Death Note (2017) — Rants and Rambles

So, Let’s talk about Netflix’s Death Note.

For anime fans and manga readers like me, you’re probably already familiar with how the story goes. But for those who haven’t read the manga or watched the anime, well maybe you will get an idea of the plot if you had the chance to catch Netflix’s version of it.

And note that director Adam Wingard has said thatthe Netflix movie is more about examining the themes of good versus evil, as opposed to directly adapting the source material.”

I was hesitant to watch it at first because I only heard negative reviews about it, but I decided to give Nat Wolff’s Light Turner the benefit of the doubt.

First off, Light here is just a normal kid in a typical high school setting where there are bullies, cheerleaders, geeks and of course the ever present ‘detentions’ where apparently you get to meet an ‘eight foot tall, demon-looking motherfucker.’ His words, not mine.

And of course there is a girl. There’s always a girl. The romance here is not the same as the unhealthy and controlling one with Misa and Light in the anime/manga. Here they were partners more or less, over a period of time.

 “We could change the world.”
“We? Like we as in ‘us’?”

“Do you think that I’m crazy?”
“If anything, I think you’re not crazy enough.”

That last line, I knew she would be a troublemaker. Add the fact that Ryuk likes her and that’s not a good thing people. Ryuk is a crazy death-god so that should tell you something. Speaking of Ryuk, his character is on point in this movie disregarding the special effects and whatnot. He’s not a pet and he’s not a friend.

Light here is not the heartless, unfeeling, cold-hearted villain he portrays in the anime. Or maybe not yet. Light’s character in the anime who is a model Japanese student got downgraded to a bullied high school student in the movie. He’s a normal high school kid, who cheats, gets bullied and was scared shitless of Ryuk at their first meeting (and I laughed the whole time watching that first encounter).

Then there’s Watari. Poor Watari. Here’s some words of wisdom from our favorite sidekick:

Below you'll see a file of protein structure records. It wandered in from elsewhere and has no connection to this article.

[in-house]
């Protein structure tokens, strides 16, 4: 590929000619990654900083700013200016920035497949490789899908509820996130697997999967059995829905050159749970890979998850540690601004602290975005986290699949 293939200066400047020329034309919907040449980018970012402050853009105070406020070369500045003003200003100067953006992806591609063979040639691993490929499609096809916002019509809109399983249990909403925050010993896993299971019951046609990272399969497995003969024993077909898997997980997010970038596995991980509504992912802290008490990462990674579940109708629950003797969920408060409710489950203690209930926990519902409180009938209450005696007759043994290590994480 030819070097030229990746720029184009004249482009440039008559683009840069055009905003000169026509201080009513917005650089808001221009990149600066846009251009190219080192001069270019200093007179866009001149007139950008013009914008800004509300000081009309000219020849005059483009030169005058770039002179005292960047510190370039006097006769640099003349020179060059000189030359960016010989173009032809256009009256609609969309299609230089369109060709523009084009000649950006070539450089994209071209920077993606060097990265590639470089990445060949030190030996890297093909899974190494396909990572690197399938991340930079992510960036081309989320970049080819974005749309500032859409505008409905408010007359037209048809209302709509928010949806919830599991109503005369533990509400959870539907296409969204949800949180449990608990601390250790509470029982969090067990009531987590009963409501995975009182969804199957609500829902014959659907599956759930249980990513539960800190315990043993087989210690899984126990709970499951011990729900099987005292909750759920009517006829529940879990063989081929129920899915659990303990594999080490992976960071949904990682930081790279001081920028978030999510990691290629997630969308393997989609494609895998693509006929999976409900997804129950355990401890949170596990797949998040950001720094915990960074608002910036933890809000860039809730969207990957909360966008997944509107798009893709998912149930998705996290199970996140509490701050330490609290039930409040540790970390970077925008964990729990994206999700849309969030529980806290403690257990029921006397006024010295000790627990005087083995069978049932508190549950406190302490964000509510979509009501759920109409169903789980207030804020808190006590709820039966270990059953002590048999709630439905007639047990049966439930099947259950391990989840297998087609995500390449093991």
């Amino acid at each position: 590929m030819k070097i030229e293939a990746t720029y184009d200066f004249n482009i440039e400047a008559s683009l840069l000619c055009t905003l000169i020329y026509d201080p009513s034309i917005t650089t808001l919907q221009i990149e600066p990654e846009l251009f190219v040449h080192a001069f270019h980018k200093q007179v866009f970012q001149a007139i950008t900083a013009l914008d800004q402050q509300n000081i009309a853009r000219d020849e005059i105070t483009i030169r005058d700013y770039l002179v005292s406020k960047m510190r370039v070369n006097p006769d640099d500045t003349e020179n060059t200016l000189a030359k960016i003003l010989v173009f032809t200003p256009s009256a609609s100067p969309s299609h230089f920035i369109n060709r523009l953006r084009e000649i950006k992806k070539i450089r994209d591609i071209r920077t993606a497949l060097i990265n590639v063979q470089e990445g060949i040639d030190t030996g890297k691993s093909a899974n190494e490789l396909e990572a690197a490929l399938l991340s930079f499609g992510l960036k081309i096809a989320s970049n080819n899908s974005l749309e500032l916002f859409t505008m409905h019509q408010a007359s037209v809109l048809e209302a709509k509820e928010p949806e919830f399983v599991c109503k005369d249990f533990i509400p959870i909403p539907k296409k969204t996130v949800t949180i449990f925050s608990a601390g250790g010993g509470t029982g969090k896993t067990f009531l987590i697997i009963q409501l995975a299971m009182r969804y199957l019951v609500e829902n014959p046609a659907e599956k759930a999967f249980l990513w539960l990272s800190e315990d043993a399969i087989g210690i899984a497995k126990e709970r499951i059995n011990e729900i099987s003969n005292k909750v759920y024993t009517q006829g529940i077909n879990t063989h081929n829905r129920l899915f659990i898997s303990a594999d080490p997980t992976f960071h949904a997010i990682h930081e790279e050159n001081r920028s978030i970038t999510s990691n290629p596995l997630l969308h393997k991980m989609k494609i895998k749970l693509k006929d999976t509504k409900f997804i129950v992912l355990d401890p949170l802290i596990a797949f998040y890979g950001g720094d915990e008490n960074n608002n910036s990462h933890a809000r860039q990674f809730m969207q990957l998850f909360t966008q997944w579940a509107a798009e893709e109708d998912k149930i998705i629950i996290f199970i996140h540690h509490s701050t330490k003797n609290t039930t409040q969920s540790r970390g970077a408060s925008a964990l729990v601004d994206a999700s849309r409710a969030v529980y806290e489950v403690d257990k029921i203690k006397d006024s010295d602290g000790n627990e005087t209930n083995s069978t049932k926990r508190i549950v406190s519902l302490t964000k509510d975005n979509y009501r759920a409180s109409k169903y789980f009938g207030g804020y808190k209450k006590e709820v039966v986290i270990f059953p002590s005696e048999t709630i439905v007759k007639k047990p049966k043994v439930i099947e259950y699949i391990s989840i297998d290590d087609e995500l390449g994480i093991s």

“Sleep is key to strong thought.”

On another note, after a certain butler-type person died, we got to see L’s meltdown. He was too deeply affected by the loss of Watari.

As someone who is already familiar with the original, you just cannot help but compare. The thing is, I liked the anime/manga because of the intellectual battles between Kira and L. It’s about logic, baits, strategies and brilliant moves on both sides. They try to outmaneuver each other with their wits and all that. But in the movie after the death of Watari, L just lost it. To be fair, it was considered within the parameters of a normal reaction in the movie-verse where you get emotional and want to seek revenge after the loss of someone. But I didn’t expect L’s character to be the one to do that.

And then there was the THAT loophole. It made no sense and personally I didn’t like it. In the source material, L eventually died because there was NO loophole and back then it was not okay because L died, but it signifies the character’s determination to catch Kira that he would take his own life through the note. The loophole pretty much poked that sore spot for me and that was the turning point in the movie and it goes downhill from there.

The romance was basically there to make me cringe, completely overtaking the Kira and L outmaneuvering-each-other scenes which is also close to nonexistent here. And I didn’t really get into L this time. He was just not my L. That was a downer since he was one of my favorite characters in the series.

Some of Kira and L’s interactions:

“Because I don’t do check, Light. Only checkmate.” – L

Well… there were no checks nor checkmates. It was just playing the detective at first and then running around with a gun.

“You’re the one who flew into the sun. I’m just here to make sure you actually burn.” —L to Light

Netflix, what did you do to L. That was too cheesy even for him. (He prefers sweets.)

Yes, advertise the note why don’t you, Light:

“There are so many fucking rules.” 

To sum it all up, Mia’s decision and actions forces Light to kill her. Light eventually turned into the calculating and brilliant mastermind that he is in the anime, manipulating the events at the end to save his own life, get rid of Mia, and carry on his work as Kira. While L, finally discovering evidence, poised to write on a page from a death note…

By the end of it I was a bit disappointed. As a fan of the original, this is just not enough. There is just something missing and too much of something there. It feels half-done.

Here The New York Times says it better, “The “Death Note” feels rushed and constricted. As a result, what should have been Light’s incremental surrender to godlike power becomes an instantaneous embrace, and what ought to have played out as an extended manhunt is resolved with embarrassing ease.”

Firstpost also wrote, “Butcher. That is what director Adam Wingard has managed to do to one of the smartest shows to ever hit our TV screens. He took the Death Note story, stripped away the best parts, added completely unnecessary scenes and served up something which is more plot hole than movie.”

If you have already watched it, what do you think? If you haven’t, well… I suggest you just watch the original.


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